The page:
💖Our Process: Introducing a Grassroots Approach

Reflections by Vida Kuang, CCC Community Arts Program Director

With the way current funding works, artists need to jump through multiple hoops to justify why their livelihood needs to be sustained. We wanted to create a process that is rooted in listening, empathy, and at a grassroots level.

Together, JT (Jiatian) and I met with photographer David Huang to identify gaps where community-based artists are not given the chance to participate in funding application — particularly for non-English speaking, low-income immigrant artists due to either language barriers, tech barriers, and or how inaccessible funding application processes are generally. We didn’t want to re-create these barriers. We wanted to witness artists’ full selves along with their art and give them a chance to hear why we are doing this work.

We visited our artists in in-laws, SROs, culture centers, senior housing, theater associations, at their side hustles, etc. We saw for ourselves the level of mastery our artists had, their dedication, their struggles, their dreams.

Our conversations were bi-lingual in Chinese and English with interpretations from both JT and myself. We got to see how a festival artist stores her performance gear above her bed in her SRO, how a photographer transformed the standards of photography exhibition in Chinatown, how an opera group continues to uplift the art of Cantonese opera yet doesn’t have funding to fix their roof, how a young arts educator encourages her Chinatown youth to experiment with different art medium, and how a young filmmaker documents Chinatown family association history and their funeral practices. All these artists make the fabric of our community’s stories and in turn continue to add to our community’s vibrancy and health.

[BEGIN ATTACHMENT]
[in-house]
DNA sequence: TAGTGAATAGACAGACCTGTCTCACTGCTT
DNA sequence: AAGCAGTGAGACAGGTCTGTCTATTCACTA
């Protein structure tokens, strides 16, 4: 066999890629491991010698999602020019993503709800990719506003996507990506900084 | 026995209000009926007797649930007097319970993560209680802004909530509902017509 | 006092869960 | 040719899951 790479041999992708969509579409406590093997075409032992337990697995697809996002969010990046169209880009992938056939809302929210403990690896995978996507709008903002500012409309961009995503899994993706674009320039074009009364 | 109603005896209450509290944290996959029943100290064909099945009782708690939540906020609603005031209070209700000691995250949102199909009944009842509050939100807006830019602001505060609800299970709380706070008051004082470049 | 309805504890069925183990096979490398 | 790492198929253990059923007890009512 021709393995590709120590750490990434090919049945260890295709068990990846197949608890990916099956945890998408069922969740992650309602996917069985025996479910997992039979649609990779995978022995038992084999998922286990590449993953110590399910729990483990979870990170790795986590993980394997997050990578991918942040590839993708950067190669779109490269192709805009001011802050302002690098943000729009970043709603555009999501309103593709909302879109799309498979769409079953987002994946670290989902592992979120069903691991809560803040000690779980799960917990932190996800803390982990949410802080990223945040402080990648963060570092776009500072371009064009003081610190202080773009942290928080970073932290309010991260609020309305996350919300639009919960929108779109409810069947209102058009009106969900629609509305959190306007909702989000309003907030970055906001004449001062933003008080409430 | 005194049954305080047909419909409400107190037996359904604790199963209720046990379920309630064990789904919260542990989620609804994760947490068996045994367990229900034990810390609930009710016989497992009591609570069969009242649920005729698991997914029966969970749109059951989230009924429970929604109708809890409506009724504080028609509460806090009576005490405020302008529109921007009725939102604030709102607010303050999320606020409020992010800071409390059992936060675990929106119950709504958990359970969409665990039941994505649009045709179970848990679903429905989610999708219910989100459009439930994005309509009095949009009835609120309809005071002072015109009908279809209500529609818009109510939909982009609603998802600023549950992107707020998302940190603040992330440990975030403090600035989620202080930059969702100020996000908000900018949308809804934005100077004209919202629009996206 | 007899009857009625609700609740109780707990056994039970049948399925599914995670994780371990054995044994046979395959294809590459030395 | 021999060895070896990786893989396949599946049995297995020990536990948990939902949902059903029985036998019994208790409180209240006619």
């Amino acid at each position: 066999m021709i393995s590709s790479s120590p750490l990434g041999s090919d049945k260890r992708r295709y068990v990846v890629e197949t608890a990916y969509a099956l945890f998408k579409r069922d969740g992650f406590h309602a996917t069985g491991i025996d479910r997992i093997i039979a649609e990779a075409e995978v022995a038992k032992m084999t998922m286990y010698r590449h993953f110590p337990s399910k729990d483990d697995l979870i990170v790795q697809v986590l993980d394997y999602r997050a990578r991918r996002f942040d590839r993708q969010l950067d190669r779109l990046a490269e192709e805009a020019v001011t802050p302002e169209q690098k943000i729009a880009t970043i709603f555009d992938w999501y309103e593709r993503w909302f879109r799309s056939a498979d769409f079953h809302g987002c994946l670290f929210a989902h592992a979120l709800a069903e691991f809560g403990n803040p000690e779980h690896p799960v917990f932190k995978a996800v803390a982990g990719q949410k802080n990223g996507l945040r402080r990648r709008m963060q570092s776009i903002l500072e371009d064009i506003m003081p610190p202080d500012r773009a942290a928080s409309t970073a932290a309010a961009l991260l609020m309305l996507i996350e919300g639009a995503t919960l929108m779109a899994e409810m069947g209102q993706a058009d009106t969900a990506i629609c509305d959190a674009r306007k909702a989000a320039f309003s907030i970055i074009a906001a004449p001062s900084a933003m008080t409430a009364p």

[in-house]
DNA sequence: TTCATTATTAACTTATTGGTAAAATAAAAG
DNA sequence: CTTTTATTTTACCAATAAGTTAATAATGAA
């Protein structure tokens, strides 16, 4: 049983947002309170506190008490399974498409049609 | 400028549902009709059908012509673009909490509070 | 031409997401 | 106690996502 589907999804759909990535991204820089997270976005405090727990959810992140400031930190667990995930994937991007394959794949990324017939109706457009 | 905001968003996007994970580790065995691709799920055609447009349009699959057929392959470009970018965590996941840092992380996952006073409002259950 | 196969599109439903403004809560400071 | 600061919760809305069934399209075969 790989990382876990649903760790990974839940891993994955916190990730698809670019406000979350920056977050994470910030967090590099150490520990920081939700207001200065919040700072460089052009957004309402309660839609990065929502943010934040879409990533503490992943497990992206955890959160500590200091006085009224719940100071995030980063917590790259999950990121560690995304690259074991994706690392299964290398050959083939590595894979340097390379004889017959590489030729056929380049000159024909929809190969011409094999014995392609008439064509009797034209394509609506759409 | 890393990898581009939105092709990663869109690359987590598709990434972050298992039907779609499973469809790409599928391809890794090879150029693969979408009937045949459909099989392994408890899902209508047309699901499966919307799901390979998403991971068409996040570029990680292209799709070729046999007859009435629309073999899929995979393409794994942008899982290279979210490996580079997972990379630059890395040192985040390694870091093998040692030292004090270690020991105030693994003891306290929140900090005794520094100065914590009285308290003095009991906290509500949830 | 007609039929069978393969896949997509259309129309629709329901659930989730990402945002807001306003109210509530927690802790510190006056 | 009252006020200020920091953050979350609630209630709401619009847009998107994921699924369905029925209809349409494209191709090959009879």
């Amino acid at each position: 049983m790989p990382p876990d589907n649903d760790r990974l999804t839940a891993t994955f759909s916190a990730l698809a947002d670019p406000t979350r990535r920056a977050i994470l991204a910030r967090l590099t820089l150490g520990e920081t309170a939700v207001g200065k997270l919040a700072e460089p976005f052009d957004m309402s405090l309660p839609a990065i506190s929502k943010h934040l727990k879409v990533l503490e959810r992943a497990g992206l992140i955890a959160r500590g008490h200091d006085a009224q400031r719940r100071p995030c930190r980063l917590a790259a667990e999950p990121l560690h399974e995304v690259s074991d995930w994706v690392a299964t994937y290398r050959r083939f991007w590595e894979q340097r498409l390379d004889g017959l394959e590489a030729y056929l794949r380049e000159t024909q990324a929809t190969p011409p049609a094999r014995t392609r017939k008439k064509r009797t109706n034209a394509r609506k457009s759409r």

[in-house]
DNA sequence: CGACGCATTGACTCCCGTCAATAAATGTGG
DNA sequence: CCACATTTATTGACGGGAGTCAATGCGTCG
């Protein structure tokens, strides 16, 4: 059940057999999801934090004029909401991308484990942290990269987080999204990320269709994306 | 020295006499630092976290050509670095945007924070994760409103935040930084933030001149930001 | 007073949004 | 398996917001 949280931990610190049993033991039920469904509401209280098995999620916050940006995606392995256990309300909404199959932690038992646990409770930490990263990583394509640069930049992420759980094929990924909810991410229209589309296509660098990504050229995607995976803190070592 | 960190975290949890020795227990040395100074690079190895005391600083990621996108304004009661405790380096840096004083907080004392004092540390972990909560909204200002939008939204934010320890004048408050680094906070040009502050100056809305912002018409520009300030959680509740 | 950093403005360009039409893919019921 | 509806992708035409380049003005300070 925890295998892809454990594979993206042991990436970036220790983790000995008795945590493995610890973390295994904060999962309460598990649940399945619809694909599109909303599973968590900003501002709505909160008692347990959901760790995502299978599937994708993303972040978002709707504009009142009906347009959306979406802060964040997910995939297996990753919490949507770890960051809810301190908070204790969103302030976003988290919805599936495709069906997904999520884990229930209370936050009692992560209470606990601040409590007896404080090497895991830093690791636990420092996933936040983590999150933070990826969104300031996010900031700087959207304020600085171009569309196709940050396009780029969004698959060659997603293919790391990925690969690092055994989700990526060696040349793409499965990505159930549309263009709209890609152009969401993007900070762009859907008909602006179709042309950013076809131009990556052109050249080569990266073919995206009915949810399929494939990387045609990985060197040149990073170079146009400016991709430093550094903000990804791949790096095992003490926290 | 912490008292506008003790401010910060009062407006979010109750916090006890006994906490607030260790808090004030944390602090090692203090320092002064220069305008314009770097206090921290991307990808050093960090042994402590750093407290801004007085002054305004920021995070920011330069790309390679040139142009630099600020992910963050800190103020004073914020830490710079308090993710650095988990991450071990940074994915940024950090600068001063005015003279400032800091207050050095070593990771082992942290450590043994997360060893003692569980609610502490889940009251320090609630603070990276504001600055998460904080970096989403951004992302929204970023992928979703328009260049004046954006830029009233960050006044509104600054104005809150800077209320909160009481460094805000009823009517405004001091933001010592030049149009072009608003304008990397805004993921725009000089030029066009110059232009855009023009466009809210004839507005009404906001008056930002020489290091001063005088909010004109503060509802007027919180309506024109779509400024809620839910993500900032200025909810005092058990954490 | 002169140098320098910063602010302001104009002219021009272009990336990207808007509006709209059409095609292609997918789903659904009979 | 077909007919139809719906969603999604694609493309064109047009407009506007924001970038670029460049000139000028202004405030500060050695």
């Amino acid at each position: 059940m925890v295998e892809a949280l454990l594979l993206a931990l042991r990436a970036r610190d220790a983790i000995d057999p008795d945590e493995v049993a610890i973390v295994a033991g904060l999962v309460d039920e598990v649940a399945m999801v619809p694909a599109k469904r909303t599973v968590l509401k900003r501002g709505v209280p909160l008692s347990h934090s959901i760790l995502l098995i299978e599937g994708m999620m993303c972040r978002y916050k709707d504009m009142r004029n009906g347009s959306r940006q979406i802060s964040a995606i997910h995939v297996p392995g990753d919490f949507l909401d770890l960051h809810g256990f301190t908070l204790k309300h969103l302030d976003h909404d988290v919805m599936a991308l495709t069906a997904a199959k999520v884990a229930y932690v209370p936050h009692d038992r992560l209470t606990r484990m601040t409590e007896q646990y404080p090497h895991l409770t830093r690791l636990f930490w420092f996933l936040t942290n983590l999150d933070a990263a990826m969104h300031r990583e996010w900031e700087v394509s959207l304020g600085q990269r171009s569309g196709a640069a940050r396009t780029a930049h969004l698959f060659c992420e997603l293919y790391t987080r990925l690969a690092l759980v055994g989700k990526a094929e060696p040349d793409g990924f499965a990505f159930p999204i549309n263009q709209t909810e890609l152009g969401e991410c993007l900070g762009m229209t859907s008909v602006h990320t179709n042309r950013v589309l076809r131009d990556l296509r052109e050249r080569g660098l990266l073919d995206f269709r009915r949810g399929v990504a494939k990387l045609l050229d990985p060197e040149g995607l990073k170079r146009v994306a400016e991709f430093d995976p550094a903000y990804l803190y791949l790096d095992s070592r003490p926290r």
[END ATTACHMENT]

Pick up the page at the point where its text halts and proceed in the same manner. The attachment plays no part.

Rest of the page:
Artist visits documentation by photographer & collaborator David Huang

"During the selection process, the CCC treated every candidate with respect and honesty. The final cohort was distinguished and diverse, featuring artists from different disciplines, age groups, and cultural backgrounds. I believe this program will enable a wider audience to meet Asian grassroots artists. At the same time, these artists bring positive change and impact to mainstream American culture.